This Startup Is Developing A Smart Pillow To Help You Sleep

Everybody needs it, though many busy professionals don’t get enough of it. Sleep.

“If you understand that sleep is a scarce resource then you understand the need for a product that optimizes the amount of time spent sleeping,” said innovator and entrepreneur Zimin Hang, the co-founder and CEO of Ultradia, a lifestyle technology company focused on developing Chrona, a sound-based smart pillow that tracks and optimizes sleep.

Chrona is designed to complement high-performance lifestyles by using scientifically validated sound waves to improve sleep.

“The research shows that even with eight hours of sleep, learning is impaired when deep sleep is interrupted,” he said. Chrona’s technology, called Deep Sleep Boost, is designed to enhance the deep sleep cycle, improving memory and cognition.

During deep sleep, Chrona periodically emits a variation of white noise layered with natural sounds, like rain and fire. “Low frequency sounds mimic deep sleep brain waves,” Hang said. “When the brain is stimulated with the right sounds at the right intervals, deep sleep is optimized.”

Chrona allows any pillow to become a smart pillow by placing a thin latex foam insert into a pillow case. Once installed, Chrona’s built-in speakers and an accelerometer track head and torso movement without compromising the integrity of the pillow.

Hang is quick to point out key differences between Chrona and wearables like Fitbit, and apps that also track sleep patterns.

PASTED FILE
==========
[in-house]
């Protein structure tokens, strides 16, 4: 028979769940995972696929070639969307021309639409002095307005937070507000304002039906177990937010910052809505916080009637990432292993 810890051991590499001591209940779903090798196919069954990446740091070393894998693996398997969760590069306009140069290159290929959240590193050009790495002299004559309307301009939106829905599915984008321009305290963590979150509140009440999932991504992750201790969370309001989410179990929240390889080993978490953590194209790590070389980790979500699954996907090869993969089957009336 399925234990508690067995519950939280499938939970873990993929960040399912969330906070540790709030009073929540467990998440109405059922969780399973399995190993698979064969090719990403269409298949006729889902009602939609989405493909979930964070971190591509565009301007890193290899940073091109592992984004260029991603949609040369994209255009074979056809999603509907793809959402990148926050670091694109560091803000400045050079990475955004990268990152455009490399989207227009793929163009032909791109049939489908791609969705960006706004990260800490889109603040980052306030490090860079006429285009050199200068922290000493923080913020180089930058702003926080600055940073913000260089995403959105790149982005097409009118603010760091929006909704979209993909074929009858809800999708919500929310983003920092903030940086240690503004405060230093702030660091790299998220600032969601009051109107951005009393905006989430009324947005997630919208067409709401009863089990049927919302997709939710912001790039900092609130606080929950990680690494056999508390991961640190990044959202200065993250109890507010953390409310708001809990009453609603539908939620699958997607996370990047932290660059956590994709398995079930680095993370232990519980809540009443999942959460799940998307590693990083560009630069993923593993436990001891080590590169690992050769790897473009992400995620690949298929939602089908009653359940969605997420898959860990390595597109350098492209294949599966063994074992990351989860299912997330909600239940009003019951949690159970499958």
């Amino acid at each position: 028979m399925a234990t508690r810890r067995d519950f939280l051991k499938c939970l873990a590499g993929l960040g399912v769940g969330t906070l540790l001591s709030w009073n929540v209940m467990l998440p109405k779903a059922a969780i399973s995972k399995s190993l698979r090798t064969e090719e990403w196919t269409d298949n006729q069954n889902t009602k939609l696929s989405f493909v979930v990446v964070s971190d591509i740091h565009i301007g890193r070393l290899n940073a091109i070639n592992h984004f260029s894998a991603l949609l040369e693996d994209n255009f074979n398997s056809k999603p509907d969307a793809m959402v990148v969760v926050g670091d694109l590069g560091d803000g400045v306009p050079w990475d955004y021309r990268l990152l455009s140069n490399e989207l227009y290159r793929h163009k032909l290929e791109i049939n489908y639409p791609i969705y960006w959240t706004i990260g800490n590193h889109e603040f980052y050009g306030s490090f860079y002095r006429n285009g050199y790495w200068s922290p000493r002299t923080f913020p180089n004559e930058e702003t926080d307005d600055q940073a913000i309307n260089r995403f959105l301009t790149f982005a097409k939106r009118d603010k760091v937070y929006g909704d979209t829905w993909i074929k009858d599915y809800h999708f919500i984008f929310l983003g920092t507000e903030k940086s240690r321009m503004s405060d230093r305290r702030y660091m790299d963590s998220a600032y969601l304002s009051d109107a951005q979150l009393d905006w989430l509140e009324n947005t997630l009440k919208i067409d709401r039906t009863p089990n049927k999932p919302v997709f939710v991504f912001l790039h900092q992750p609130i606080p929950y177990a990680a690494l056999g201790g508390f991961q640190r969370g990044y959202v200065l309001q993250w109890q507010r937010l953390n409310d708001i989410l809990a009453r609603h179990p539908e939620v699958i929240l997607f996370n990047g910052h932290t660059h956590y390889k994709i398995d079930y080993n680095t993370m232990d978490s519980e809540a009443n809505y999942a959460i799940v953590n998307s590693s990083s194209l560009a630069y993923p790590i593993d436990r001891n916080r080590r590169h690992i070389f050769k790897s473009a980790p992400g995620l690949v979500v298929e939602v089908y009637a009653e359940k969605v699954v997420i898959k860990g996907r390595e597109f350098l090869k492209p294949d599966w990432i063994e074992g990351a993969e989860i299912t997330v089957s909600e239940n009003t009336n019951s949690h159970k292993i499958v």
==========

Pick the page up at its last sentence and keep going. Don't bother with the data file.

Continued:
“Wearables are completely passive,” he said. “They only provide data. A user will get a message in the morning that reports how well or how poorly they slept through the night. If a user slept poorly, getting a report from an app does nothing to change that.”

Hang said Chrona uses sounds that are scientifically proven to actively improve the user’s experience while they sleep.

Hang became passionate about the science of sleep after reading two medical journal papers examining the use of acoustic stimuli to supplement anesthetics. “It was incredible to learn that sound can do what drugs can do,” he said. “Patients undergoing surgery who listened to acoustic stimuli required about half as much anesthetic. I made the assumption that if sound works as an anesthetic then it must work for sleep.”

Hang, a Washington University graduate, began working on Chrona in 2013 and launched a Kickstarter campaign in April of this year. Hang and his team reached their funding goal of $50,000 within six days. The company was also on the receiving end of a $50,000 Arch Grant in October.

Hang said the manufacturing of prototypes will begin early next year, leading to a broad consumer launch by the end of 2016.

Source:Upstart Business Journal, Renee Moore
Photo: The team at Ultradia works to develop a better pillow. (YouTube/Chrona)
Renee Moore is a staff writer with InnoVox STL, a nonprofit that promotes innovation and entrepreneurship in St. Louis.